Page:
Check out my Thanksgiving Feast for more ideas, recipes, and suggestions.
Beer Brined Turkey Special Equipment:
1 each Thermapen® Mk4 Cooking Thermometer
and | or
1 each ChefAlarm ® Cooking Alarm Thermometer by ThermoWorks
1 each All-Clad Stainless Steel Large Roti Combo with Rack and Turkey Lifters
Have turkey bones? Make the best Turkey Stock with this recipe.
|16 guests||30 minutes|
|Cook Time||Passive Time|
|3 1/2 hours||2 - 3 days|
This Beer Brined Turkey recipe teaches you how to create a juicy, moist, and wonderful flavored turkey that will make your guests want to take all the leftovers home.
- 1 quart water filtered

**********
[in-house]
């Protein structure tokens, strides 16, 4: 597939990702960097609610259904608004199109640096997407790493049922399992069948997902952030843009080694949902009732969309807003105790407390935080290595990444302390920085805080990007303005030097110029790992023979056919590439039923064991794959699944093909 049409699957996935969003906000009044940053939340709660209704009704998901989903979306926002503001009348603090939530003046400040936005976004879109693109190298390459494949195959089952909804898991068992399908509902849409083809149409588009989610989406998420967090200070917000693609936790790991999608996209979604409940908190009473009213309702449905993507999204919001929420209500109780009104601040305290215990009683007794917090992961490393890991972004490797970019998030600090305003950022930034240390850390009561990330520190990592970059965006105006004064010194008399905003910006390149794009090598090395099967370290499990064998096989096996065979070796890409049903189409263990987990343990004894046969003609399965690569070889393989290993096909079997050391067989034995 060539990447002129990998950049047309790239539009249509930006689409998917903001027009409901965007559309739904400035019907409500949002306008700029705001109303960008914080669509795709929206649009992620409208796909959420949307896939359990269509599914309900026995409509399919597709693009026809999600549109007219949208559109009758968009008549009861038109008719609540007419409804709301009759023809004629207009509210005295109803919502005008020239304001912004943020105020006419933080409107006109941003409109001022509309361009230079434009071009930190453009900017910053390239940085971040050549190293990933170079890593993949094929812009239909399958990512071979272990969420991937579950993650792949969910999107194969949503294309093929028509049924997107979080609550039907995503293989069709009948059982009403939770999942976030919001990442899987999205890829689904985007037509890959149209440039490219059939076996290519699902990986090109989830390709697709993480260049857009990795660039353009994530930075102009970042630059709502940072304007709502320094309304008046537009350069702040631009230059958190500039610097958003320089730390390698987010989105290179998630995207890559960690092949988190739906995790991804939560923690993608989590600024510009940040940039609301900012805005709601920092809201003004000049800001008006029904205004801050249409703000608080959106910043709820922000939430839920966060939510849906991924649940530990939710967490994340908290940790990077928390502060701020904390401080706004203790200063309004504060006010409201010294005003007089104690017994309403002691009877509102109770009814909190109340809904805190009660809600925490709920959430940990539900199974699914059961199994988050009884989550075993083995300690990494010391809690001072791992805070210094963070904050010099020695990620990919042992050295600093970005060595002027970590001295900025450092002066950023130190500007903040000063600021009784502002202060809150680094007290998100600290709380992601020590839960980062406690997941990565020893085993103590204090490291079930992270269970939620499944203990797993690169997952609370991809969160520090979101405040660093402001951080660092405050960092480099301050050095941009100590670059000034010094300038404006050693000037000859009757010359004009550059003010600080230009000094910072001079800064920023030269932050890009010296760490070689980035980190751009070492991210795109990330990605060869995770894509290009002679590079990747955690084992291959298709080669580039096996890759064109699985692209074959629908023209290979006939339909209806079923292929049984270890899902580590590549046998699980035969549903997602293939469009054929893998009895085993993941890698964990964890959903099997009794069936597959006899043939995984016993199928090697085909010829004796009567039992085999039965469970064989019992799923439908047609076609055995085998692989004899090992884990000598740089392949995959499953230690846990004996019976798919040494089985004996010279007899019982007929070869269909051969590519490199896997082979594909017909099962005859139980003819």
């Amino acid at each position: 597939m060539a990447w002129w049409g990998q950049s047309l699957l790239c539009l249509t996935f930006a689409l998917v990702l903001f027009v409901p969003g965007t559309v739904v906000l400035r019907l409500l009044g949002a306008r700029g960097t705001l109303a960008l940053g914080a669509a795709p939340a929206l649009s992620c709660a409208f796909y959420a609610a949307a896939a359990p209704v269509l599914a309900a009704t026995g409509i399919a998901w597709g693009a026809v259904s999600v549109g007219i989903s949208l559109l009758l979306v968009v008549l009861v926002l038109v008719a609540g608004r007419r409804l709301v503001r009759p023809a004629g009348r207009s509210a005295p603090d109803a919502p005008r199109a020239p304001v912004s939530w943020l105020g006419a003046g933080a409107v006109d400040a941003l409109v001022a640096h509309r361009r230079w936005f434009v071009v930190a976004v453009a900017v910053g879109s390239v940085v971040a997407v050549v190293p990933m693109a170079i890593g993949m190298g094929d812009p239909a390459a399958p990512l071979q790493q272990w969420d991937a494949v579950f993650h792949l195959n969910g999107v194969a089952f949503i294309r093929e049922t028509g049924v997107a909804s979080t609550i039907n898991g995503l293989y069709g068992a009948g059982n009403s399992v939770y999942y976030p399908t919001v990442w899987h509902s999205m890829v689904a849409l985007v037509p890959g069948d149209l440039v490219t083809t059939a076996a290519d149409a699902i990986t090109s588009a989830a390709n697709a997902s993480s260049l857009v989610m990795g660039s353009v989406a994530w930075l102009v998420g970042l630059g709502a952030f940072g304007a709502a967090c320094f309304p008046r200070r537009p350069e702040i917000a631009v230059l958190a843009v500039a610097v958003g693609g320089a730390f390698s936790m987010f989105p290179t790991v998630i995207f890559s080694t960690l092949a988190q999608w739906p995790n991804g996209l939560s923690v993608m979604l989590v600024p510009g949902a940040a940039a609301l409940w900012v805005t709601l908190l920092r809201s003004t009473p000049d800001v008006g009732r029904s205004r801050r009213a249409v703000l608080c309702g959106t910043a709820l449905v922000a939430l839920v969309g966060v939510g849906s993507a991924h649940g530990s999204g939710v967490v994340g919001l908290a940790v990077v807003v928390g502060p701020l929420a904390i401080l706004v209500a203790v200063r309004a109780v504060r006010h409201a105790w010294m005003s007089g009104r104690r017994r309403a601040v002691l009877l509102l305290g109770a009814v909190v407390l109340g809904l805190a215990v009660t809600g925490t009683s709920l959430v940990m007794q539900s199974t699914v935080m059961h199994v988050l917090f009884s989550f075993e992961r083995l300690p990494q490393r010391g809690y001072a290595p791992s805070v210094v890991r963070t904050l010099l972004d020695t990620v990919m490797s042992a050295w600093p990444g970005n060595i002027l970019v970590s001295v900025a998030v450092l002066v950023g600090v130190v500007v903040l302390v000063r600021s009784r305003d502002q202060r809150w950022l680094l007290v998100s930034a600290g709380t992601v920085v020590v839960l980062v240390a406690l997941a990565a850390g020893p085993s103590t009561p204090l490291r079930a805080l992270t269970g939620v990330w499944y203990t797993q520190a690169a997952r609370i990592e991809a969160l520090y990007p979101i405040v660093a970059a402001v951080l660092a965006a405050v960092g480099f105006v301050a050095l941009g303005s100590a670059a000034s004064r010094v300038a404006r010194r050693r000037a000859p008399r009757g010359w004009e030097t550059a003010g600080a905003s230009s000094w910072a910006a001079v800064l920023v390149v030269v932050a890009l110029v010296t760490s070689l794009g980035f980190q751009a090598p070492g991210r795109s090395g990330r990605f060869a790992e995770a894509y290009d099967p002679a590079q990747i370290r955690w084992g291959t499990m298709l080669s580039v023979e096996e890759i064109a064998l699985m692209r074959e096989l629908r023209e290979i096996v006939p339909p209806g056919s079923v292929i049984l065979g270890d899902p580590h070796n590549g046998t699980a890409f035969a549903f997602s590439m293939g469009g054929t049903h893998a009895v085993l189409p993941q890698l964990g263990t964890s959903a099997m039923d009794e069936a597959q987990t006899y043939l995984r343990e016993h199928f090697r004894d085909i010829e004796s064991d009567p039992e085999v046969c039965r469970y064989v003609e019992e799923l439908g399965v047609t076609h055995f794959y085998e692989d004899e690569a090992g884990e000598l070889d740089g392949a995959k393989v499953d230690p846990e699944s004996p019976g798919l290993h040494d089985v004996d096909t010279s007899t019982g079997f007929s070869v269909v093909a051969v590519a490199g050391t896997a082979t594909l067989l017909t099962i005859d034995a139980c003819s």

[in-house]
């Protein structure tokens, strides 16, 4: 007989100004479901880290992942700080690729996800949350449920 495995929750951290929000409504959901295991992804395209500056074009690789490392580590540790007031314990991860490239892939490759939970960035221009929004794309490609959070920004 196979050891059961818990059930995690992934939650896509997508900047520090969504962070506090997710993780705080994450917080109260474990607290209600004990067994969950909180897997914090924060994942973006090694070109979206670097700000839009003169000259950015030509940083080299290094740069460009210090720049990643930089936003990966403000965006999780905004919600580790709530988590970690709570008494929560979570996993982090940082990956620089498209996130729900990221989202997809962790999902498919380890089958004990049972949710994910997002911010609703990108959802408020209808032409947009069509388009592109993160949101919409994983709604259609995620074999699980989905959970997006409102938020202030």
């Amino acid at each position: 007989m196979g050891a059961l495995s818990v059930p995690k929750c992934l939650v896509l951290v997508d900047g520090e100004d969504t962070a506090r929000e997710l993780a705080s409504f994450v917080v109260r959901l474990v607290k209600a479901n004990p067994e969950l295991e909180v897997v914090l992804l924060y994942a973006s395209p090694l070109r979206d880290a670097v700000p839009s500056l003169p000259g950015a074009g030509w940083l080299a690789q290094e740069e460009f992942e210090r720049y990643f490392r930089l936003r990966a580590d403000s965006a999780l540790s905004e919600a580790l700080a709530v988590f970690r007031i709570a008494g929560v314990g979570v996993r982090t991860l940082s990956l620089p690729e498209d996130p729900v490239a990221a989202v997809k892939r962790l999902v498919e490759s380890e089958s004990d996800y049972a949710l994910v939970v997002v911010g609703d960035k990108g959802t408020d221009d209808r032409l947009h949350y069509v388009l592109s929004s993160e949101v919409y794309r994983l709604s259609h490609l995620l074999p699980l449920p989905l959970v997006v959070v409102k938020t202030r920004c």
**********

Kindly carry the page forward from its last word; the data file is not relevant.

- 2 cup salt, kosher do not use iodized salt
- 1 cup sugar, light brown
- 1 tablespoon peppercorns, black whole
- 4 each bay leaves preferably fresh
- 3 bunch thyme, fresh
- 3 each onions, yellow peeled and chopped
- 3 stalks celery chopped
- 3 each carrots, large peeled and chopped
- 6 each garlic, cloves peeled
- 1 each lemon cut into slices
- 1 each orange cut into slices
- 6 pound ice or 3 quarts ice cold water
- 1 gallon beer, ice cold such as American Brown Ale, Märzen | Oktoberfest, Bock or Scotch Ale | Wee Heavy, see note below on cooking beer suggestions
- 16 - 24 pound turkey preferably free range, organic or heritage
- 1 bunch sage, fresh